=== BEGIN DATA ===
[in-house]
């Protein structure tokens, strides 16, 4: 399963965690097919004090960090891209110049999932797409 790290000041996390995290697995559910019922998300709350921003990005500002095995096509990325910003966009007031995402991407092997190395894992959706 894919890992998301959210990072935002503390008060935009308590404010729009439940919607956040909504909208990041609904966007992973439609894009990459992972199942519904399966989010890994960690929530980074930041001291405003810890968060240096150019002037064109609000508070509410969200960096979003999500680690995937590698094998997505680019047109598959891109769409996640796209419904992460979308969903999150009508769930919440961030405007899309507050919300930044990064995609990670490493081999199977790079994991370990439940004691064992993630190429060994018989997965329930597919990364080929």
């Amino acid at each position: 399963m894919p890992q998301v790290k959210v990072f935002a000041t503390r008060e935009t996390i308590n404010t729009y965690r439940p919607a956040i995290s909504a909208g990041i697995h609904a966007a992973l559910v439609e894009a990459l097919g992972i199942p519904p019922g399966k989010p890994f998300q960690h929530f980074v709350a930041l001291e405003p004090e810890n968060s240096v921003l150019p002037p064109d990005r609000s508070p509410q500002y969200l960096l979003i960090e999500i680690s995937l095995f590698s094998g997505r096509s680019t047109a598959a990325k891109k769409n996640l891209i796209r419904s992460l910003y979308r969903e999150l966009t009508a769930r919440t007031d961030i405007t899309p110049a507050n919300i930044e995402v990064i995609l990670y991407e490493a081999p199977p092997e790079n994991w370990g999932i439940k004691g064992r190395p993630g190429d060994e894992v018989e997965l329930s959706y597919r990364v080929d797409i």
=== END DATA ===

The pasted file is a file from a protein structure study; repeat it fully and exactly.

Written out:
[in-house]
């Protein structure tokens, strides 16, 4: 399963965690097919004090960090891209110049999932797409 790290000041996390995290697995559910019922998300709350921003990005500002095995096509990325910003966009007031995402991407092997190395894992959706 894919890992998301959210990072935002503390008060935009308590404010729009439940919607956040909504909208990041609904966007992973439609894009990459992972199942519904399966989010890994960690929530980074930041001291405003810890968060240096150019002037064109609000508070509410969200960096979003999500680690995937590698094998997505680019047109598959891109769409996640796209419904992460979308969903999150009508769930919440961030405007899309507050919300930044990064995609990670490493081999199977790079994991370990439940004691064992993630190429060994018989997965329930597919990364080929």
């Amino acid at each position: 399963m894919p890992q998301v790290k959210v990072f935002a000041t503390r008060e935009t996390i308590n404010t729009y965690r439940p919607a956040i995290s909504a909208g990041i697995h609904a966007a992973l559910v439609e894009a990459l097919g992972i199942p519904p019922g399966k989010p890994f998300q960690h929530f980074v709350a930041l001291e405003p004090e810890n968060s240096v921003l150019p002037p064109d990005r609000s508070p509410q500002y969200l960096l979003i960090e999500i680690s995937l095995f590698s094998g997505r096509s680019t047109a598959a990325k891109k769409n996640l891209i796209r419904s992460l910003y979308r969903e999150l966009t009508a769930r919440t007031d961030i405007t899309p110049a507050n919300i930044e995402v990064i995609l990670y991407e490493a081999p199977p092997e790079n994991w370990g999932i439940k004691g064992r190395p993630g190429d060994e894992v018989e997965l329930s959706y597919r990364v080929d797409i």